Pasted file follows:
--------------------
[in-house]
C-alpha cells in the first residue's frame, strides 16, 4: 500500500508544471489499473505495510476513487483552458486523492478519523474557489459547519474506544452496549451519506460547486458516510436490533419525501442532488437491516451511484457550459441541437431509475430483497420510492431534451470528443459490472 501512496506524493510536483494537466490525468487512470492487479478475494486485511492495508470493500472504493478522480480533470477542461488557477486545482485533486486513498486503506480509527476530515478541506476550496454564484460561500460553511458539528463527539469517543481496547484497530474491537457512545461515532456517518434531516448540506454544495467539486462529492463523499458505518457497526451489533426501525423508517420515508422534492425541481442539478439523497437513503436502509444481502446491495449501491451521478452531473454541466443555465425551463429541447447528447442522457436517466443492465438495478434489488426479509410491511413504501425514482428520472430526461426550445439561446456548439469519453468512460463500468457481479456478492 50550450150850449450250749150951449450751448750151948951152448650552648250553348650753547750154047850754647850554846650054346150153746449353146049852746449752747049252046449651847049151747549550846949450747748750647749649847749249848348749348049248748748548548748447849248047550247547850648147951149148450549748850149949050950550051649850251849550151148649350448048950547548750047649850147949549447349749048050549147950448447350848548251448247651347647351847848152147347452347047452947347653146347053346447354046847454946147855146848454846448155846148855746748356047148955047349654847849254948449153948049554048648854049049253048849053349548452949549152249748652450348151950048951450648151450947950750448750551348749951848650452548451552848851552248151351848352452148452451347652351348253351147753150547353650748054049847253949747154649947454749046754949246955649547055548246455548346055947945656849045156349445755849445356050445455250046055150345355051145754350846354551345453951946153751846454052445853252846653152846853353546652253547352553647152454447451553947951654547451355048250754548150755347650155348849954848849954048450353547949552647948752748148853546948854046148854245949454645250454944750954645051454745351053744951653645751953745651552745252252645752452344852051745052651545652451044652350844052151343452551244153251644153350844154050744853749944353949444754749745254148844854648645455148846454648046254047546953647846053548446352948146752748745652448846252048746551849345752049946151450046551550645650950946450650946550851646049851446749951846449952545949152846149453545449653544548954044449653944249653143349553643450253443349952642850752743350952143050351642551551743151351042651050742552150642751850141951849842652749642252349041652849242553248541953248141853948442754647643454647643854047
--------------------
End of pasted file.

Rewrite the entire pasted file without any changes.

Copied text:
[in-house]
C-alpha cells in the first residue's frame, strides 16, 4: 500500500508544471489499473505495510476513487483552458486523492478519523474557489459547519474506544452496549451519506460547486458516510436490533419525501442532488437491516451511484457550459441541437431509475430483497420510492431534451470528443459490472 501512496506524493510536483494537466490525468487512470492487479478475494486485511492495508470493500472504493478522480480533470477542461488557477486545482485533486486513498486503506480509527476530515478541506476550496454564484460561500460553511458539528463527539469517543481496547484497530474491537457512545461515532456517518434531516448540506454544495467539486462529492463523499458505518457497526451489533426501525423508517420515508422534492425541481442539478439523497437513503436502509444481502446491495449501491451521478452531473454541466443555465425551463429541447447528447442522457436517466443492465438495478434489488426479509410491511413504501425514482428520472430526461426550445439561446456548439469519453468512460463500468457481479456478492 50550450150850449450250749150951449450751448750151948951152448650552648250553348650753547750154047850754647850554846650054346150153746449353146049852746449752747049252046449651847049151747549550846949450747748750647749649847749249848348749348049248748748548548748447849248047550247547850648147951149148450549748850149949050950550051649850251849550151148649350448048950547548750047649850147949549447349749048050549147950448447350848548251448247651347647351847848152147347452347047452947347653146347053346447354046847454946147855146848454846448155846148855746748356047148955047349654847849254948449153948049554048648854049049253048849053349548452949549152249748652450348151950048951450648151450947950750448750551348749951848650452548451552848851552248151351848352452148452451347652351348253351147753150547353650748054049847253949747154649947454749046754949246955649547055548246455548346055947945656849045156349445755849445356050445455250046055150345355051145754350846354551345453951946153751846454052445853252846653152846853353546652253547352553647152454447451553947951654547451355048250754548150755347650155348849954848849954048450353547949552647948752748148853546948854046148854245949454645250454944750954645051454745351053744951653645751953745651552745252252645752452344852051745052651545652451044652350844052151343452551244153251644153350844154050744853749944353949444754749745254148844854648645455148846454648046254047546953647846053548446352948146752748745652448846252048746551849345752049946151450046551550645650950946450650946550851646049851446749951846449952545949152846149453545449653544548954044449653944249653143349553643450253443349952642850752743350952143050351642551551743151351042651050742552150642751850141951849842652749642252349041652849242553248541953248141853948442754647643454647643854047